The author refers to the person or entity that created the source.
Authors can include individual people writing books and articles, Film directors, government agencies, corporations, and many more.
List the author last name first: Brown, Brene.
If the person you are listing as the creator is someone other than an author, such as an editor or translator, include a label that indicates this.
Example: Nunberg, Geoffrey, editor.
If the source was created by an organization, such as an institution, government agency, corporation, etc. list the name of the organization as the author.
However, if the authoring organization is also the publisher, do not list it in the author spot. Begin the entry with the source title and list the organization only in the publisher spot.
What if there are multiple authors?
When a source has two authors, list them in the order in which their names appear in the work. Only the first person will be listed last name first. The second person's name should appear in normal order.
Example: Dorris, Michael, and Louise Erdrich
When a source has three or more authors, list only the first person's name (last name, first name), followed by et al (and others).
Example: Brown, Peter C., et al.
What if there is no author listed?
Do not list the author as Anonymous, rather simply skip the author element and begin the citation with the source title.
MLA strongly recommends including a date of access for online sources, even though it is not part of the core elements. Both the content and location of online sources can change frequently, so it is important for your reader to know when you used it. Include the date of access at the end of your citation, followed by a period.
For a website, the location is the URL. Some instructors prefer their students to exclude the URLs, so always remember to ask your professor for clarification. You do not need to include https:// or http:// when listing the URL.
Example: Citing a whole website
Dubuque Dream Center. http://www.dubuquedreamcenter.com/. Accessed 19 Sept. 2017.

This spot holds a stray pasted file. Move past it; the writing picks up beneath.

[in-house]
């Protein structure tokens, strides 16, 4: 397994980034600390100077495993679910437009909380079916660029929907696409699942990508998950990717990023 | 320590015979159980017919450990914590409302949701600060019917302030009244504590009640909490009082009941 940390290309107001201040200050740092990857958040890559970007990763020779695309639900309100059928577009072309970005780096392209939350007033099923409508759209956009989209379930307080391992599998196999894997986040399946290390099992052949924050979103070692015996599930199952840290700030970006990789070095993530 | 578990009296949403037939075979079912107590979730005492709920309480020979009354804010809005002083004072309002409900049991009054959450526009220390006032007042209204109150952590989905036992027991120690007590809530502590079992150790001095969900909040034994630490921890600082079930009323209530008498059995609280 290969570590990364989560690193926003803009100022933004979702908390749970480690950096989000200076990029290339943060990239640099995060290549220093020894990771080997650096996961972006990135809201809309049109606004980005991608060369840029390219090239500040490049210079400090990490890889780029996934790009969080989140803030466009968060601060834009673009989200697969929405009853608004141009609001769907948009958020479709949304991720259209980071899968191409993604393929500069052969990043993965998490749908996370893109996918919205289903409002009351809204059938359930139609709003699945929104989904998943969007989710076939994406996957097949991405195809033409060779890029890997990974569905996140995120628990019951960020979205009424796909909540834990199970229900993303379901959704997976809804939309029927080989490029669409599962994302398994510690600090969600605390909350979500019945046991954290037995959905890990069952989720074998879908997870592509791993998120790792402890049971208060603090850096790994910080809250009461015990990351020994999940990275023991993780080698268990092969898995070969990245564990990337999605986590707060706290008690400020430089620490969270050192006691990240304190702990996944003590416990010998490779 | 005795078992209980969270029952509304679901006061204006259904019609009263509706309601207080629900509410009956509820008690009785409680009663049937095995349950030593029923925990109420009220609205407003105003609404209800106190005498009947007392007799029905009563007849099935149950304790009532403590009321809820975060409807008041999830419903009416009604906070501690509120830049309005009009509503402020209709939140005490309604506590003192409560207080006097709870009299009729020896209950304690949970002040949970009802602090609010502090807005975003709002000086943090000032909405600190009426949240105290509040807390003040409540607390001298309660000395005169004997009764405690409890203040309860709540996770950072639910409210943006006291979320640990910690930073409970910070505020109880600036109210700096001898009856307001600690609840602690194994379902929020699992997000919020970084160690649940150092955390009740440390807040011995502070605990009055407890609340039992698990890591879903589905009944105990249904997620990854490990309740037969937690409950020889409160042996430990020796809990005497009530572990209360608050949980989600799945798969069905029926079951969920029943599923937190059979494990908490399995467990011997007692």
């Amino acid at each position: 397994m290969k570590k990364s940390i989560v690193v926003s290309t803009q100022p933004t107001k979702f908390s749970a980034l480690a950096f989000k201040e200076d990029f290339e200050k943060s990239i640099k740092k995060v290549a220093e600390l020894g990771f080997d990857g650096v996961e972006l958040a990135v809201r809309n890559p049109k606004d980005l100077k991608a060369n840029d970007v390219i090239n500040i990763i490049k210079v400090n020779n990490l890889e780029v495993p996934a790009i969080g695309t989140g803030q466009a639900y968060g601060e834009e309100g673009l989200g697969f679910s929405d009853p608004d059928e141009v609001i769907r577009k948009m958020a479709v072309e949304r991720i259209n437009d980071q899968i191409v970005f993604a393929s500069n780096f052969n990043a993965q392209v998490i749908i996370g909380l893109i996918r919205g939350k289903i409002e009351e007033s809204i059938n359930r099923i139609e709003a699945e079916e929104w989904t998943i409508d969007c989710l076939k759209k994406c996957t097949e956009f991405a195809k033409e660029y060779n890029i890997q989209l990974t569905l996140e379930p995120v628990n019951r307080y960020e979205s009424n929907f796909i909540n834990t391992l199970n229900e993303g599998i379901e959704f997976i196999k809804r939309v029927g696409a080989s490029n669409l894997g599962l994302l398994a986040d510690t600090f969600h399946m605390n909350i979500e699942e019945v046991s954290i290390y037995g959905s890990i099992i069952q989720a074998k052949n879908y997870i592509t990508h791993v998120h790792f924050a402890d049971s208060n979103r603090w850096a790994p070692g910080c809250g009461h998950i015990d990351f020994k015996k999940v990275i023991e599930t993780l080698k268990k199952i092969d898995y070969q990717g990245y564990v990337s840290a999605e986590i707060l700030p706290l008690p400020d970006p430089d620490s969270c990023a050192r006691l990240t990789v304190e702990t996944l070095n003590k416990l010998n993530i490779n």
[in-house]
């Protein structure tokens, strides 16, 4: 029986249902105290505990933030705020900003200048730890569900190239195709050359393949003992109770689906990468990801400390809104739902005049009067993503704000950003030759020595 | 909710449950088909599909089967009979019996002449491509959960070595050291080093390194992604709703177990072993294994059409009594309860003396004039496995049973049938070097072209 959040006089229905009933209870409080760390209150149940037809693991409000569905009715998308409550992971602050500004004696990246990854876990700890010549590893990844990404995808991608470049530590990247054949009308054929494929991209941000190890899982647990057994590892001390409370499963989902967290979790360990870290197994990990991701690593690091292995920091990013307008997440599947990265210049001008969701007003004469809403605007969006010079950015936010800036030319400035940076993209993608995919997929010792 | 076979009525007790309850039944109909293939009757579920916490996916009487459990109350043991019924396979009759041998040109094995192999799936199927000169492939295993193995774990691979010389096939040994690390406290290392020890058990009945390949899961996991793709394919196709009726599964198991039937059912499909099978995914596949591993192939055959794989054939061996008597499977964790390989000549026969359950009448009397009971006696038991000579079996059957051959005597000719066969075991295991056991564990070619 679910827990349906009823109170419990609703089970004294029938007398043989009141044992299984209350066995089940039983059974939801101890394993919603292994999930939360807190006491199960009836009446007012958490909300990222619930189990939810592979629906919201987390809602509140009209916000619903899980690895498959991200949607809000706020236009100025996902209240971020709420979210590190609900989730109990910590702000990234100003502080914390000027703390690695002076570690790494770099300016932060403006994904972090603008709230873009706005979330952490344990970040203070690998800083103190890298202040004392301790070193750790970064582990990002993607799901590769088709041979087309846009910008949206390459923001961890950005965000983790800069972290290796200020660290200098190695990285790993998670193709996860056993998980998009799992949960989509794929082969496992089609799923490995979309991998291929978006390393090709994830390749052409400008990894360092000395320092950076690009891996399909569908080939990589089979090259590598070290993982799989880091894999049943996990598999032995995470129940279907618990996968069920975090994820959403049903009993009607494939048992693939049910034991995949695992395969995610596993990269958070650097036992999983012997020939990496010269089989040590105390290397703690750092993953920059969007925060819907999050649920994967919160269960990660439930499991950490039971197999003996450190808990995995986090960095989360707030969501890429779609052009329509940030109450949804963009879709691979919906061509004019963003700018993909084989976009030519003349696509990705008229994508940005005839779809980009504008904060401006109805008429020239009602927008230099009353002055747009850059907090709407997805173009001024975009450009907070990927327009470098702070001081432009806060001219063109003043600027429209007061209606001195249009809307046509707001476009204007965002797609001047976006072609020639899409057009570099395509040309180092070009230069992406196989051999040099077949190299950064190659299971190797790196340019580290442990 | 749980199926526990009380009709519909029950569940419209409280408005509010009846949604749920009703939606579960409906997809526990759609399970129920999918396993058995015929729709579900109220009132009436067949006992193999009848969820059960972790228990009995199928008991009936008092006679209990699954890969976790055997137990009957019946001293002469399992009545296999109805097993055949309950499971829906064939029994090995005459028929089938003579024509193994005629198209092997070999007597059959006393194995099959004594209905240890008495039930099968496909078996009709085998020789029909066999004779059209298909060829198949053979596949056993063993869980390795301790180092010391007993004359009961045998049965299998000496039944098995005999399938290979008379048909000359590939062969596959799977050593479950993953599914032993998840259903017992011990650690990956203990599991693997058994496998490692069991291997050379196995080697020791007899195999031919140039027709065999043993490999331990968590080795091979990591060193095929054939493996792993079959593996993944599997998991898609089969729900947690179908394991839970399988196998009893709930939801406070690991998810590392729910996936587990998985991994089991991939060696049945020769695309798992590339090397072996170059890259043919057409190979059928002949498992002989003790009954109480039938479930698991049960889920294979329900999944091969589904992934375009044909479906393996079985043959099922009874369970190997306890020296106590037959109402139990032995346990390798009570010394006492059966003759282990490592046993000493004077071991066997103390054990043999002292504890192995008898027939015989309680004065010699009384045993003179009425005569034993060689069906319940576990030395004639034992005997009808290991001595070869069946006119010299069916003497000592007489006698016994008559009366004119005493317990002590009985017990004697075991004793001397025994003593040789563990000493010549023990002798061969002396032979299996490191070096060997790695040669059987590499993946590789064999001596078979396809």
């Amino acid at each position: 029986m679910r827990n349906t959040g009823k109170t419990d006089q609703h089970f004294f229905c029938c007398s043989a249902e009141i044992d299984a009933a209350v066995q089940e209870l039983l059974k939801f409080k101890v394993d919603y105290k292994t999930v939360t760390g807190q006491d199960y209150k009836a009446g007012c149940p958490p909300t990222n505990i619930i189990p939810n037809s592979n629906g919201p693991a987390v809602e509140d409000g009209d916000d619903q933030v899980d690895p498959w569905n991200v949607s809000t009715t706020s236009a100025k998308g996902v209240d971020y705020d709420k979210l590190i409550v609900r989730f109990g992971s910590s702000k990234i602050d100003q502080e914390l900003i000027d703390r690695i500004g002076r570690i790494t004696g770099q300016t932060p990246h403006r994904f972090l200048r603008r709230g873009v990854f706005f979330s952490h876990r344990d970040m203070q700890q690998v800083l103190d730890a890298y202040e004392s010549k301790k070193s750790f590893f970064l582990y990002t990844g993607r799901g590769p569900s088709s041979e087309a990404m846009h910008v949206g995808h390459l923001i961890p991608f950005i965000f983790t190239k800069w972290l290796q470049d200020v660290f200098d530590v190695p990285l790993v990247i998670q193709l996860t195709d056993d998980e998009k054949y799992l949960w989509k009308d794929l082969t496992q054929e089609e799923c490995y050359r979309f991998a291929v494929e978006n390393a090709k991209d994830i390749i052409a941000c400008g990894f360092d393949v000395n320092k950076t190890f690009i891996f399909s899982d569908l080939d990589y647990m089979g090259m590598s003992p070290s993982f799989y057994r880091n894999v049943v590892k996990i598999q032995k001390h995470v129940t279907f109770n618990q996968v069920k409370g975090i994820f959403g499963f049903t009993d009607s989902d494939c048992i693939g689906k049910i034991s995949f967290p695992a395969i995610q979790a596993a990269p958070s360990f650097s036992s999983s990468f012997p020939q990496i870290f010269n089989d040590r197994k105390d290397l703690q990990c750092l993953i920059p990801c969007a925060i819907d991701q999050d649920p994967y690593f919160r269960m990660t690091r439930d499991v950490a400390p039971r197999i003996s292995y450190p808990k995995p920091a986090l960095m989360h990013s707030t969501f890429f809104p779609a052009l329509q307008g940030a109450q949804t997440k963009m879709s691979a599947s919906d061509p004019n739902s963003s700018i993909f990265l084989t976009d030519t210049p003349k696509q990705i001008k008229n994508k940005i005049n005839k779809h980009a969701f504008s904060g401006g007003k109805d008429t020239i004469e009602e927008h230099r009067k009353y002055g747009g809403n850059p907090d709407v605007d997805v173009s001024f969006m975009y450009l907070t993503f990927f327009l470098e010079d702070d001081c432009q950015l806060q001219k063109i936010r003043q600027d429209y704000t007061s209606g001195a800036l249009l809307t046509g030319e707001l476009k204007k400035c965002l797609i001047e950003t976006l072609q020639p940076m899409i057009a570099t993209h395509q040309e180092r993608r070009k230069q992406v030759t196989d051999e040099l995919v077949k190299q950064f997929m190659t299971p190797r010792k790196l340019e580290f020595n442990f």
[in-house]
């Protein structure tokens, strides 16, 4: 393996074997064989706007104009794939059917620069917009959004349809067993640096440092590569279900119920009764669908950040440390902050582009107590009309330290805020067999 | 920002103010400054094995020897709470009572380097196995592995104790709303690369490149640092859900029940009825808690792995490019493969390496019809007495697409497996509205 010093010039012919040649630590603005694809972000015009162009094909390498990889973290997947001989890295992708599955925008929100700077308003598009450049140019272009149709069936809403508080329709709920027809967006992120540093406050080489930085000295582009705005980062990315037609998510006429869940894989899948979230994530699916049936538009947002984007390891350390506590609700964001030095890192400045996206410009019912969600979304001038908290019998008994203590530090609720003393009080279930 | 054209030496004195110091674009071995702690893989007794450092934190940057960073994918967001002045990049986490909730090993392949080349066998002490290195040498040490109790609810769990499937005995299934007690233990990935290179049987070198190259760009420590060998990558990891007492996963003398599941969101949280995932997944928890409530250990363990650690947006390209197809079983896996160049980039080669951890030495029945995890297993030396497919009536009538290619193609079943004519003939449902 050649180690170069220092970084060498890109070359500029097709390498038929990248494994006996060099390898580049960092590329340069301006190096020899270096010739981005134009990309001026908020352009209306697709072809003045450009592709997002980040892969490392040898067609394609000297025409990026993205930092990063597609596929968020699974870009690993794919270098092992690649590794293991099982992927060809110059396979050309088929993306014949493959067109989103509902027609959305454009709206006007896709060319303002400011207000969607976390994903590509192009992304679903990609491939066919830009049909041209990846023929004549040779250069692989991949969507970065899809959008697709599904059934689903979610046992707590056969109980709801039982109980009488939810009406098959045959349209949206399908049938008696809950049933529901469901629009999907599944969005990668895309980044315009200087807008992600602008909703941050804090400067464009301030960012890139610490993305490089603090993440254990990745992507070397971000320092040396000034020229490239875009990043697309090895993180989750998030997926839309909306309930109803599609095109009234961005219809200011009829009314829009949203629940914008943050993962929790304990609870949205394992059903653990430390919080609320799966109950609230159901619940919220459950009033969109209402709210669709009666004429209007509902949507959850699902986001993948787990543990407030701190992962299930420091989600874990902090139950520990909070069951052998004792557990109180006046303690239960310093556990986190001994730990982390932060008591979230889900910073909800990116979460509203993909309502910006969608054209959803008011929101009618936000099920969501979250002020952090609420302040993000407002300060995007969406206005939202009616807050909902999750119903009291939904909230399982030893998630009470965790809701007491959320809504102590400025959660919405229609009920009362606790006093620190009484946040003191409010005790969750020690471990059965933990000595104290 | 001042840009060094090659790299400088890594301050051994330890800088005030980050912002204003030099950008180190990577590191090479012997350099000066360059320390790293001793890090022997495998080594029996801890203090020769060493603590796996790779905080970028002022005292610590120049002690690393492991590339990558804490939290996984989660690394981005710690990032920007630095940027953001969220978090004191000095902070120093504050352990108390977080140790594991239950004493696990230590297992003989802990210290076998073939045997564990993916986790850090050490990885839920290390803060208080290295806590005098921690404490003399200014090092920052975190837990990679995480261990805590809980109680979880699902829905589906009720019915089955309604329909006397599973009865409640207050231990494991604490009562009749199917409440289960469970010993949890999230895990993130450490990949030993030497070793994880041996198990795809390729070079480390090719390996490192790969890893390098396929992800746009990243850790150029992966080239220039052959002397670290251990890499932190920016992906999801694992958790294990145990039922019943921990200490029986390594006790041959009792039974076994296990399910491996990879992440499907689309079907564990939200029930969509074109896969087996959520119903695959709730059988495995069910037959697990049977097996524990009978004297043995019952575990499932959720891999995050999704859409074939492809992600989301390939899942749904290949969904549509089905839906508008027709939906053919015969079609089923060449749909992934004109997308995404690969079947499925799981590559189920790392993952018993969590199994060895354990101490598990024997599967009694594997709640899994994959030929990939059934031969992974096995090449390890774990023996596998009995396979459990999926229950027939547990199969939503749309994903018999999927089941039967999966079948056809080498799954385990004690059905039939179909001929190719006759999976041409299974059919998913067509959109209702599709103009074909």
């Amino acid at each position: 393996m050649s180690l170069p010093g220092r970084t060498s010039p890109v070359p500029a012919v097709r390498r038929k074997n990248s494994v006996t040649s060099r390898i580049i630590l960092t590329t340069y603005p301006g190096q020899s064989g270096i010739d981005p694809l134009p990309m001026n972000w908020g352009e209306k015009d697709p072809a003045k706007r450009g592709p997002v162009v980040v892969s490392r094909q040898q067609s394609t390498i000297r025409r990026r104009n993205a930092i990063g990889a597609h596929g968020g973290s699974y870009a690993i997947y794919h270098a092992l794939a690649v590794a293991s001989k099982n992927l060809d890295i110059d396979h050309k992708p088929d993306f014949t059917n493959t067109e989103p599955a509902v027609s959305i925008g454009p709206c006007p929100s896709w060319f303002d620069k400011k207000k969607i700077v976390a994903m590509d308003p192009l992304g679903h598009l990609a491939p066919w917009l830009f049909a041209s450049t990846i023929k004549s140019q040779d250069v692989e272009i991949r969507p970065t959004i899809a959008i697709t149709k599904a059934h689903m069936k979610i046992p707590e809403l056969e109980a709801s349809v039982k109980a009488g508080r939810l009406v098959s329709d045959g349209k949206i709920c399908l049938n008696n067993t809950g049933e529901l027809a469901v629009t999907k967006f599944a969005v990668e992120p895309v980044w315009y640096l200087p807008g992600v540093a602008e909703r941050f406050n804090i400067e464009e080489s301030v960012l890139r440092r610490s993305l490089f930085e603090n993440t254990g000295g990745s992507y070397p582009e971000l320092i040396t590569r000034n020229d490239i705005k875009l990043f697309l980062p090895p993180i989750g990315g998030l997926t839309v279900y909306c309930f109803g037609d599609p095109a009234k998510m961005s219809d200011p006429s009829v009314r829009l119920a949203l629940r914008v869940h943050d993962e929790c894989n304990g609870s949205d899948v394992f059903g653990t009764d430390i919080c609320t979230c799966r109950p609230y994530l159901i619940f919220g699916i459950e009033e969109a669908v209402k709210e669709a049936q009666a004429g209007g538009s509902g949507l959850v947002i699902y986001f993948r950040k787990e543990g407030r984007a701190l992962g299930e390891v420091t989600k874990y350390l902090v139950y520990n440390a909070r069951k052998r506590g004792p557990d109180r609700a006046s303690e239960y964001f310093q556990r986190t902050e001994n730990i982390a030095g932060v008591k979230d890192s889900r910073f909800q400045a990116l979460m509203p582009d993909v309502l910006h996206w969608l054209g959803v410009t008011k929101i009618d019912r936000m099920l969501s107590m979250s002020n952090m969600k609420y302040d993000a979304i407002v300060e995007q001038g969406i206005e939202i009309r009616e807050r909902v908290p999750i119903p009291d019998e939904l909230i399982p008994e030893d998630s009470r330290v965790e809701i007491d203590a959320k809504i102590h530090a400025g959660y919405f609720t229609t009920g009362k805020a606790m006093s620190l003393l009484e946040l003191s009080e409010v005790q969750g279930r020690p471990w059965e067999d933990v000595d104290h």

Muslim Congress. 2017. http://muslimcongress.org/wp/. Accessed 19 Sept. 2017.
Example: Page or article on a website
"College Health and Safety" CDC. 9 Aug. 2016. https://www.cdc.gov/family/college/index.htm. Accessed 5 June 2017.
In the above examples, the title of the website is essentially the same as the publisher. When this is the case, you may list only the title; you do not need to repeat that information in the publisher's spot.
Citing a blog entry is very similar to citing an article from an online magazine or newspaper
Howe, Amy. "But what about the 'cloud'? The Aereo argument in Plain English." SCOTUSblog, 24 April 2014. www.scotusblog.com/2014/04/but-what-about-the-cloud-the-aereo-argument-in-plain-english/
Cite a social media post only if you are using the content of the post itself. If your source is an article that was shared via social media, cite the source according to the article type (online magazine, newspaper, blog, etc.)
Begin the citation with the username or twitter handle instead of the author's name. Since social media posts do not have titles, copy the entirety of the post and place it in quotation marks. Follow this with the name of the social media platform in italics, date and time, and a link back to the post.
@LibnOfCongress. "Hello @Twitter! I am Carla Hayden, the 14th #LibrarianOfCongress. Let's explore @LibraryCongress together." Twitter. 14 Sept. 2016, 10:29 a.m., twitter.com/LibnOfCongress/status/776110670114848768.